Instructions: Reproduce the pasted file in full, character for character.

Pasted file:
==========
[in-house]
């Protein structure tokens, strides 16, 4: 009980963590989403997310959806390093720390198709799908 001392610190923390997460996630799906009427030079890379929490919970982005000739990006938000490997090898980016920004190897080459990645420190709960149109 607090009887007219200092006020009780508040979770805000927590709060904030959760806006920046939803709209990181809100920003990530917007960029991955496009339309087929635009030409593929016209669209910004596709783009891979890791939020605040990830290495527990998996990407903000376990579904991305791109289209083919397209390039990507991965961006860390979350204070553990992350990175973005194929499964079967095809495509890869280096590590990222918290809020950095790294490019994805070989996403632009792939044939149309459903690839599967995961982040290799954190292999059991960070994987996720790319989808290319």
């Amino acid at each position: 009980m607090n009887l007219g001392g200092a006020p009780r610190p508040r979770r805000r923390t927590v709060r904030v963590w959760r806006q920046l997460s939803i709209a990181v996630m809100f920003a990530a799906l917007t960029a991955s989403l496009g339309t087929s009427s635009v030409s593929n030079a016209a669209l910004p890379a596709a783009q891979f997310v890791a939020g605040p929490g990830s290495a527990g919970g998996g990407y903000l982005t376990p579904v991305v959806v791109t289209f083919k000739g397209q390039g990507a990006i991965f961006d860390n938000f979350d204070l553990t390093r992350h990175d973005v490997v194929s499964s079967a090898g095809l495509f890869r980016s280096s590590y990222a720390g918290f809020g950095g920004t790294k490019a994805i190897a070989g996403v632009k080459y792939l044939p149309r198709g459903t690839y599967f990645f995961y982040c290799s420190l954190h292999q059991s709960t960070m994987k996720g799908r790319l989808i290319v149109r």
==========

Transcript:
[in-house]
């Protein structure tokens, strides 16, 4: 009980963590989403997310959806390093720390198709799908 001392610190923390997460996630799906009427030079890379929490919970982005000739990006938000490997090898980016920004190897080459990645420190709960149109 607090009887007219200092006020009780508040979770805000927590709060904030959760806006920046939803709209990181809100920003990530917007960029991955496009339309087929635009030409593929016209669209910004596709783009891979890791939020605040990830290495527990998996990407903000376990579904991305791109289209083919397209390039990507991965961006860390979350204070553990992350990175973005194929499964079967095809495509890869280096590590990222918290809020950095790294490019994805070989996403632009792939044939149309459903690839599967995961982040290799954190292999059991960070994987996720790319989808290319």
């Amino acid at each position: 009980m607090n009887l007219g001392g200092a006020p009780r610190p508040r979770r805000r923390t927590v709060r904030v963590w959760r806006q920046l997460s939803i709209a990181v996630m809100f920003a990530a799906l917007t960029a991955s989403l496009g339309t087929s009427s635009v030409s593929n030079a016209a669209l910004p890379a596709a783009q891979f997310v890791a939020g605040p929490g990830s290495a527990g919970g998996g990407y903000l982005t376990p579904v991305v959806v791109t289209f083919k000739g397209q390039g990507a990006i991965f961006d860390n938000f979350d204070l553990t390093r992350h990175d973005v490997v194929s499964s079967a090898g095809l495509f890869r980016s280096s590590y990222a720390g918290f809020g950095g920004t790294k490019a994805i190897a070989g996403v632009k080459y792939l044939p149309r198709g459903t690839y599967f990645f995961y982040c290799s420190l954190h292999q059991s709960t960070m994987k996720g799908r790319l989808i290319v149109r």